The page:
Jess Fields mentions fiscal responsibility. Everyone loves fiscal responsibility, right? I only get to buy things that I have money for and I’m willing to bet that Fields has a balanced family budget too. But to keep this sort of budget balanced we all have to be conscious of only spending money on things that are necessary. Which is why Fields would probably be very cautious about congratulating Sandy Oaks if he had actually looked at Jim Clement’s proposed budget. Or maybe he would be even more shocked to learn that the city council didn’t bother doing a line by line analysis as to why Clement wanted to spend what he wanted.
Probably the most shocking piece of information regarding the budget is that Jim Clement didn’t actually create it. At the end of the budget hearing Clement was asked who created the budget and he simply pointed to the city attorney, Art Martinez de Vara, and said “the attorney.” Which might explain why the budget included a $36,000 salary for the city attorney, three times the amount Martinez de Vara, mayor of Von Ormy, pays his own city attorney. Clement probably wouldn’t care though, because the budget kicked him 2.5 times the amount Martinez de Vara gets as mayor in Von Ormy for “mayor expenses.”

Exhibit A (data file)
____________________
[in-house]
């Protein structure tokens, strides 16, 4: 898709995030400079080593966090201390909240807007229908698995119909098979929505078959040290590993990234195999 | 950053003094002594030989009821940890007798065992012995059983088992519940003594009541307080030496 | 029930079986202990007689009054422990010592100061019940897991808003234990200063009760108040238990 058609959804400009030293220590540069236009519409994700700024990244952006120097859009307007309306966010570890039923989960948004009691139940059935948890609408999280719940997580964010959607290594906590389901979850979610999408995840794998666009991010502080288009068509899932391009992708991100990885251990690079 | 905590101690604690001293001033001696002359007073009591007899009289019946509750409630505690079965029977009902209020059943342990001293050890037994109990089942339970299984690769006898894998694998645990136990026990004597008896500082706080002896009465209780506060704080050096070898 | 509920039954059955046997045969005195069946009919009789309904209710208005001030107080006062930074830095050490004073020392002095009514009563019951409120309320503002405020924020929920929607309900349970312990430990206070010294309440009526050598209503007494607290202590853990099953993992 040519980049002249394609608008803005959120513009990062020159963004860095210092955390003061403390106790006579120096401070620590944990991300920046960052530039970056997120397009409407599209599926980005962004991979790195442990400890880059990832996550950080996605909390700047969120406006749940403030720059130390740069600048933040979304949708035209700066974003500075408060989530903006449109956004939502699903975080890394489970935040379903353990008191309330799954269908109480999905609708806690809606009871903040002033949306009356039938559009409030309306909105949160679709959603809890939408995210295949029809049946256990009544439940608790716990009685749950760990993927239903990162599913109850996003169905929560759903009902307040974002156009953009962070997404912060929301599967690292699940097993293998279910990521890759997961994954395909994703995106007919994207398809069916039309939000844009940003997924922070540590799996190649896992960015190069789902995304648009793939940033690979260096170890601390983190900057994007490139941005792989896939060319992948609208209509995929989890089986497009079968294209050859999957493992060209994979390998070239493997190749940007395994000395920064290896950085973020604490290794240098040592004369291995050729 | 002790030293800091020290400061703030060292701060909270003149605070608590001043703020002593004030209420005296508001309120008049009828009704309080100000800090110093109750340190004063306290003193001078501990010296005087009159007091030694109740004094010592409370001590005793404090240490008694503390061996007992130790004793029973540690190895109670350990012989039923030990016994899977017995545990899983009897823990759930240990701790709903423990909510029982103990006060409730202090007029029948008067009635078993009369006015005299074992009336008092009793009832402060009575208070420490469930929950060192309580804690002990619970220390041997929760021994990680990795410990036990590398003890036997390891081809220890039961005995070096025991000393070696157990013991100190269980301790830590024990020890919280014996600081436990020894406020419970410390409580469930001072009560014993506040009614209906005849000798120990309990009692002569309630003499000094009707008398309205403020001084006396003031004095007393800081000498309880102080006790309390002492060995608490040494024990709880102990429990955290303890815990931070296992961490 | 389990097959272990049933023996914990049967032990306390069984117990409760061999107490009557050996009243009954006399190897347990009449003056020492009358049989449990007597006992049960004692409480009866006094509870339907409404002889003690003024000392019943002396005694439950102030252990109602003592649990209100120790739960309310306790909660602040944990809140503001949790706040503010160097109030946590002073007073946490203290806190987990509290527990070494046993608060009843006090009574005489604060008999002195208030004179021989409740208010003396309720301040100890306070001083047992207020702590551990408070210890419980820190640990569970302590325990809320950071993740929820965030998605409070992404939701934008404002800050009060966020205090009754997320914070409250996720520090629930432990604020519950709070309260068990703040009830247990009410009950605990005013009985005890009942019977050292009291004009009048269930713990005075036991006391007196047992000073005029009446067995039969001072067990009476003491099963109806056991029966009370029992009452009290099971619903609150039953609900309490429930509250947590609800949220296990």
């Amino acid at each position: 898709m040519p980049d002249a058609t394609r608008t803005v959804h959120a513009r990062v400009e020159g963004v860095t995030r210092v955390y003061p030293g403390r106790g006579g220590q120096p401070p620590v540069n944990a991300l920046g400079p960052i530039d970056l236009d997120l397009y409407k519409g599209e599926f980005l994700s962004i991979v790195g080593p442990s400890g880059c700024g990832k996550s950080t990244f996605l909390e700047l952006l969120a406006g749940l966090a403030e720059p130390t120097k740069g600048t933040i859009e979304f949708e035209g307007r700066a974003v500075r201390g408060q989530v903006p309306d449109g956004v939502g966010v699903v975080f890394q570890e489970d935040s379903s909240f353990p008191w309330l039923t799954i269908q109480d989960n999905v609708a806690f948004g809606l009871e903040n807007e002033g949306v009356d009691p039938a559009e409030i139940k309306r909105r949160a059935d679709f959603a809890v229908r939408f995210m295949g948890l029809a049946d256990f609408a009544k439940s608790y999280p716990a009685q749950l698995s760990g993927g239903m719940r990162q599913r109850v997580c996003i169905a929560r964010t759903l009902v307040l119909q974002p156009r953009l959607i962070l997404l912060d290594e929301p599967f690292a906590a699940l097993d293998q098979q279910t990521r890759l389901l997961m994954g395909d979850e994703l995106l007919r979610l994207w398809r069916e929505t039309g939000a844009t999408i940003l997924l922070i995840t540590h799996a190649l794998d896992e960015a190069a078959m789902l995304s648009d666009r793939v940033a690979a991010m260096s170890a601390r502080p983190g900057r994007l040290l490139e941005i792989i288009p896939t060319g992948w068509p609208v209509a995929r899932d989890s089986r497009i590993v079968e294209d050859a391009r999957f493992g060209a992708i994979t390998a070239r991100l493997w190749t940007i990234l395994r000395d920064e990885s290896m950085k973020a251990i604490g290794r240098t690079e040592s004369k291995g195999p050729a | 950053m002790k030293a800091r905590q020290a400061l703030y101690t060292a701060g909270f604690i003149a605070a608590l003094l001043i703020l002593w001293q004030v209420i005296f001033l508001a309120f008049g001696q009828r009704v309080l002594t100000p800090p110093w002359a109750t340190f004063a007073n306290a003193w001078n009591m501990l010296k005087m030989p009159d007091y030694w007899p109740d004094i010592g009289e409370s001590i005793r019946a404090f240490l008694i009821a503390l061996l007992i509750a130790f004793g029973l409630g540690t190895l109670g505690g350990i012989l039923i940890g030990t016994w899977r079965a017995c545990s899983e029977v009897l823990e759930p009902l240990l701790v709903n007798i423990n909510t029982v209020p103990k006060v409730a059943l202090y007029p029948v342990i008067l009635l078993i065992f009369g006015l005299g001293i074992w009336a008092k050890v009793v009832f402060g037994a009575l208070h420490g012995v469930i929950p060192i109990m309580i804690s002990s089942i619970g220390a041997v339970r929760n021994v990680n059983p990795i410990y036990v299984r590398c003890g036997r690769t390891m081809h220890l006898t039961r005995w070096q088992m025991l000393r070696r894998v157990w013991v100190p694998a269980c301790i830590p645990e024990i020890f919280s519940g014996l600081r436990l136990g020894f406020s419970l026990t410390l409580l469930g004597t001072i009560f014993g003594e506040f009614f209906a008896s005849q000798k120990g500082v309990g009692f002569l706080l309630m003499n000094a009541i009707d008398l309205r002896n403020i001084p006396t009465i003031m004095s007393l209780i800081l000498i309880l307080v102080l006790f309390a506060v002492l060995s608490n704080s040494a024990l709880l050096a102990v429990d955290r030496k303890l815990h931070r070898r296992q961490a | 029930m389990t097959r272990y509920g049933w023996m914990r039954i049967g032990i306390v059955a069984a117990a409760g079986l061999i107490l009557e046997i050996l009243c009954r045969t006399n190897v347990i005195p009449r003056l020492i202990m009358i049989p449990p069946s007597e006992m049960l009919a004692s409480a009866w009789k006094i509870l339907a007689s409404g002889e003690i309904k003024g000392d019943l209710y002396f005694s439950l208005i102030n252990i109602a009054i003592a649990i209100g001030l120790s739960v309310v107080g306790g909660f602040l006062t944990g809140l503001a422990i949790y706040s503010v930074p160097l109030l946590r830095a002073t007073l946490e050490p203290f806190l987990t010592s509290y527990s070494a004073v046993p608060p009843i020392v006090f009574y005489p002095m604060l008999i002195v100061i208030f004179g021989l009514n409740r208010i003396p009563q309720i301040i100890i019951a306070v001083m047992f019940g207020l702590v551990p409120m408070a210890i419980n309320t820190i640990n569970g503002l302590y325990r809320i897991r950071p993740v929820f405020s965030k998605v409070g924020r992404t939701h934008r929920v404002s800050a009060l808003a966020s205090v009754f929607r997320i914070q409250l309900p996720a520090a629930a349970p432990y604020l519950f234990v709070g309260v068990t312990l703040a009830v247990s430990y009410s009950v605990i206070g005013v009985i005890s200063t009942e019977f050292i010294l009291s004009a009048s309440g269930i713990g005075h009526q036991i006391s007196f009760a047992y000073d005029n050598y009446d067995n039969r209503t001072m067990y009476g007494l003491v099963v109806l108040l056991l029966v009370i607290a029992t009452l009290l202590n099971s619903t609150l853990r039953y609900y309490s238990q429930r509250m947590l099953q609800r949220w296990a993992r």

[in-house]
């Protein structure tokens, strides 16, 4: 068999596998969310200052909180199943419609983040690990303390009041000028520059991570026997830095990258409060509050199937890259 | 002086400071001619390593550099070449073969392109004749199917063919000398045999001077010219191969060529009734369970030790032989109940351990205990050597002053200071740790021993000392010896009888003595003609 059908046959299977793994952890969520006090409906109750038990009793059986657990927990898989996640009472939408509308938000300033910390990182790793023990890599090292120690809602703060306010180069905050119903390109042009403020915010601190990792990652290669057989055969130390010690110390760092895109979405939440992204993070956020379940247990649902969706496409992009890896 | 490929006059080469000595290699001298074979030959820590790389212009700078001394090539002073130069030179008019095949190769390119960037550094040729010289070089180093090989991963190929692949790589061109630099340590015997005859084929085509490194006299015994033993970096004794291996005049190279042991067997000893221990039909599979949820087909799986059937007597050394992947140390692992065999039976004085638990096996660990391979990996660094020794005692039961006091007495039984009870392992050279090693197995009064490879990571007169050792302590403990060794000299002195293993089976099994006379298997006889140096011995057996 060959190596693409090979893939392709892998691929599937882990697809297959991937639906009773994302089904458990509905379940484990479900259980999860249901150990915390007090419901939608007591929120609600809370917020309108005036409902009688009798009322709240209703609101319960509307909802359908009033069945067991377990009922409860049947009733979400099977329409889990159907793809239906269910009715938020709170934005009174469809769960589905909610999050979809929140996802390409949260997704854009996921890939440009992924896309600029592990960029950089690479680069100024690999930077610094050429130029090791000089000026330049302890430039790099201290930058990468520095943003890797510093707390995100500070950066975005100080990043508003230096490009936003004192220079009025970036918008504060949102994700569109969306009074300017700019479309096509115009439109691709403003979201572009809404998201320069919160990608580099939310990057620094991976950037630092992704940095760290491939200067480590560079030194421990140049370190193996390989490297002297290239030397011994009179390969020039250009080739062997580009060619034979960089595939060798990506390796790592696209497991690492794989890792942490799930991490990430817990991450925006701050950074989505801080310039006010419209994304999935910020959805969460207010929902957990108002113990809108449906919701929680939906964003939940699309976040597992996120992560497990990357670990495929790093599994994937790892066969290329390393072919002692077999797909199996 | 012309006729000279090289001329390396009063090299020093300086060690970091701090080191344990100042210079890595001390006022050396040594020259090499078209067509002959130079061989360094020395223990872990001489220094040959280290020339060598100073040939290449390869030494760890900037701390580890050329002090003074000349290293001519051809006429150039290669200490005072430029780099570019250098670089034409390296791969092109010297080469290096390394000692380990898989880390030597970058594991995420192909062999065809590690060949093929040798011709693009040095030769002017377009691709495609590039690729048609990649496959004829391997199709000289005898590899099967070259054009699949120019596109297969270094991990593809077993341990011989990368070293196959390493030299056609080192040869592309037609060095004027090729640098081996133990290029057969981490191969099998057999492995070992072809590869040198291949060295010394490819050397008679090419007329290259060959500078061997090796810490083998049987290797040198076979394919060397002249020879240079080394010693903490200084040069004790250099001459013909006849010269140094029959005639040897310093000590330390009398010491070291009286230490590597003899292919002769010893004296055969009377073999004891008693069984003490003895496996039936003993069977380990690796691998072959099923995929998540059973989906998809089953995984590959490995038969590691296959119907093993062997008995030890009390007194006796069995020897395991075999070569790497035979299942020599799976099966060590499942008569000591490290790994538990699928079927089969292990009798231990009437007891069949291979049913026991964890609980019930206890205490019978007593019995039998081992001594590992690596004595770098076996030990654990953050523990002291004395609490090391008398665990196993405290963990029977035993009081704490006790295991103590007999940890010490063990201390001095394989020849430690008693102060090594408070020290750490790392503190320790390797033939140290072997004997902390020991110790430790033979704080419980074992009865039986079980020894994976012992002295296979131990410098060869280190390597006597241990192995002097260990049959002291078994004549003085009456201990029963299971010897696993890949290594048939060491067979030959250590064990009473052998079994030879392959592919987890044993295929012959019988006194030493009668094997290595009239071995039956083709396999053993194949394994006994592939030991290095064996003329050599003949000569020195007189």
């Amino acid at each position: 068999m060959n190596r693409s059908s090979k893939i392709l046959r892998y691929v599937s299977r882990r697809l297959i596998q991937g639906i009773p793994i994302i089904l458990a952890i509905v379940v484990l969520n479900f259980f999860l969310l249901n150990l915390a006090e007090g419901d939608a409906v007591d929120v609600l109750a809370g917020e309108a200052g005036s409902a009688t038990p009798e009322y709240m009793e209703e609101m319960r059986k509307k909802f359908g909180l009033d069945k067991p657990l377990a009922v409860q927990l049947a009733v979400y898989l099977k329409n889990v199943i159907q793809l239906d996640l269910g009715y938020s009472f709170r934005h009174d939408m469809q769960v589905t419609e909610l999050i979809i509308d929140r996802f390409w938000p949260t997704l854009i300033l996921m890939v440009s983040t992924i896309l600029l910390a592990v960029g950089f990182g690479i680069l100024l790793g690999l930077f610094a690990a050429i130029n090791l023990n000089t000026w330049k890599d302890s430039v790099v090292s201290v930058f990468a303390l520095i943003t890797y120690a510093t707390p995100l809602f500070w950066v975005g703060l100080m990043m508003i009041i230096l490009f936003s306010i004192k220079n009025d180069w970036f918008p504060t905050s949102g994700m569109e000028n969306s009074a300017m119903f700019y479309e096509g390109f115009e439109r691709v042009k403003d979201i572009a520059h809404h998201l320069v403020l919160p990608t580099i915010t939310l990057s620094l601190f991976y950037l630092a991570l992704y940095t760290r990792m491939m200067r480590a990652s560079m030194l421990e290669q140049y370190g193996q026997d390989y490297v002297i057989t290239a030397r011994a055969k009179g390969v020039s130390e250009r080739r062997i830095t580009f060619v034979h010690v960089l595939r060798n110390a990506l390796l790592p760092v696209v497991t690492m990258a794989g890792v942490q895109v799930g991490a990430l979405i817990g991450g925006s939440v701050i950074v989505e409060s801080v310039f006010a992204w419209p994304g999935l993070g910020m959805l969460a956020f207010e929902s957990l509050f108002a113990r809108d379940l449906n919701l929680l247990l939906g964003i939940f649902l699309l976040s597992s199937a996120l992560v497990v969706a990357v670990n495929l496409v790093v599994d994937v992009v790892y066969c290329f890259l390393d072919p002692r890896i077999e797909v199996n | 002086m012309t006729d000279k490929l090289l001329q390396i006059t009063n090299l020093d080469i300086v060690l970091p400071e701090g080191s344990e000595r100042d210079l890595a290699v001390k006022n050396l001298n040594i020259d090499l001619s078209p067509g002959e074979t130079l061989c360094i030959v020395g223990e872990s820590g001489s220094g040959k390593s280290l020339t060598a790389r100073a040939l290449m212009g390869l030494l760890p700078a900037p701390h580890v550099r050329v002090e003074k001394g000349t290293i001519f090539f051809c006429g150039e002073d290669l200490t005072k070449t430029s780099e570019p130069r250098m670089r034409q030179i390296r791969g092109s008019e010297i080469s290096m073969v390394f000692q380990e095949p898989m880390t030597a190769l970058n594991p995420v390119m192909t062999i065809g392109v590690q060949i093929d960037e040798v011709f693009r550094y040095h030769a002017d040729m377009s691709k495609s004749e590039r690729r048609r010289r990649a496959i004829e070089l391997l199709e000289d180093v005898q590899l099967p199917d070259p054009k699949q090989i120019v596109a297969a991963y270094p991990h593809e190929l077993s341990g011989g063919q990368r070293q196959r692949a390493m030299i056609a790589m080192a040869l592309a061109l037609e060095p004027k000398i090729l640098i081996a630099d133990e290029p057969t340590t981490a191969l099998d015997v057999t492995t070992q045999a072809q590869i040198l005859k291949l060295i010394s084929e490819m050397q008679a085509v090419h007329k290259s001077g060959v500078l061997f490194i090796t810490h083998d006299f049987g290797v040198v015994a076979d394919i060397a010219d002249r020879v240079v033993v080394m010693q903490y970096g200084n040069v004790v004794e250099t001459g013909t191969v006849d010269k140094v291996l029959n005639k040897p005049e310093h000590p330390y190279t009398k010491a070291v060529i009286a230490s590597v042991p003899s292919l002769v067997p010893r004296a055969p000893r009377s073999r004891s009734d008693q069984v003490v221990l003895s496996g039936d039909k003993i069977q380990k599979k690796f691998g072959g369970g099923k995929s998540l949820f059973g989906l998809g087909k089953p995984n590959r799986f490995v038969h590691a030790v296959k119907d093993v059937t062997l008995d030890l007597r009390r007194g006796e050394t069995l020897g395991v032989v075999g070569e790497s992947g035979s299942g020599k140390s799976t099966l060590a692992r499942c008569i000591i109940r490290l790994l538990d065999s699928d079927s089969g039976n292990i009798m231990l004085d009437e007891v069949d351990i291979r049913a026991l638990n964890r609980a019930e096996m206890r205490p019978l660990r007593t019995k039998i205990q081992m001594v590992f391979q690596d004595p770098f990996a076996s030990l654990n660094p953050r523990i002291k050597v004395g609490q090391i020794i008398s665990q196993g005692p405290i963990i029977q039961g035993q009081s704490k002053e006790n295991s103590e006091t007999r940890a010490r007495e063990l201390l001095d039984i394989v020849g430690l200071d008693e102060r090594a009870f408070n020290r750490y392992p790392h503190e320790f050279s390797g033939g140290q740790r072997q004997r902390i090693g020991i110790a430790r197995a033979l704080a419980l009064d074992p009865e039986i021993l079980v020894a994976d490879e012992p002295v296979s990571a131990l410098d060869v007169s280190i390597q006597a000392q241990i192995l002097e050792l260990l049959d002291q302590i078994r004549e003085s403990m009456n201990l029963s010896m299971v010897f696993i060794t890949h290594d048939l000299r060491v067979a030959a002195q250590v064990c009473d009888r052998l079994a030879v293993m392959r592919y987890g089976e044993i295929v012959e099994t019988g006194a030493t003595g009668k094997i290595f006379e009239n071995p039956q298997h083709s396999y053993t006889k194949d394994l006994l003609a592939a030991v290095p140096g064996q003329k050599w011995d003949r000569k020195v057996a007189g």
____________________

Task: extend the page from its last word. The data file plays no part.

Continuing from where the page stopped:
Sure, the Sandy Oaks City Council didn’t pass Martinez de Vara’s budget. Well actually, they did pass it, but they did so by accident and then had to go back and re-vote to not pass it. But whoever is feeding Jess Fields “facts” probably didn’t mention that.
What’s sad about Jess Fields’ article is that it completely misses the point about property tax in Sandy Oaks and also damages the city by making it appear to be something that it’s not. Jess uses the “no new taxes” to push his idea of property tax being a bad thing. But what he ignores is that Sandy Oaks will certainly have an incredibly high property tax starting next year. The city aldermen (not mayor) didn’t wish to impose a retroactive tax because Sandy Oaks incorporated mid year. But in order to survive, the city needs revenue and will certainly have a property tax in the future.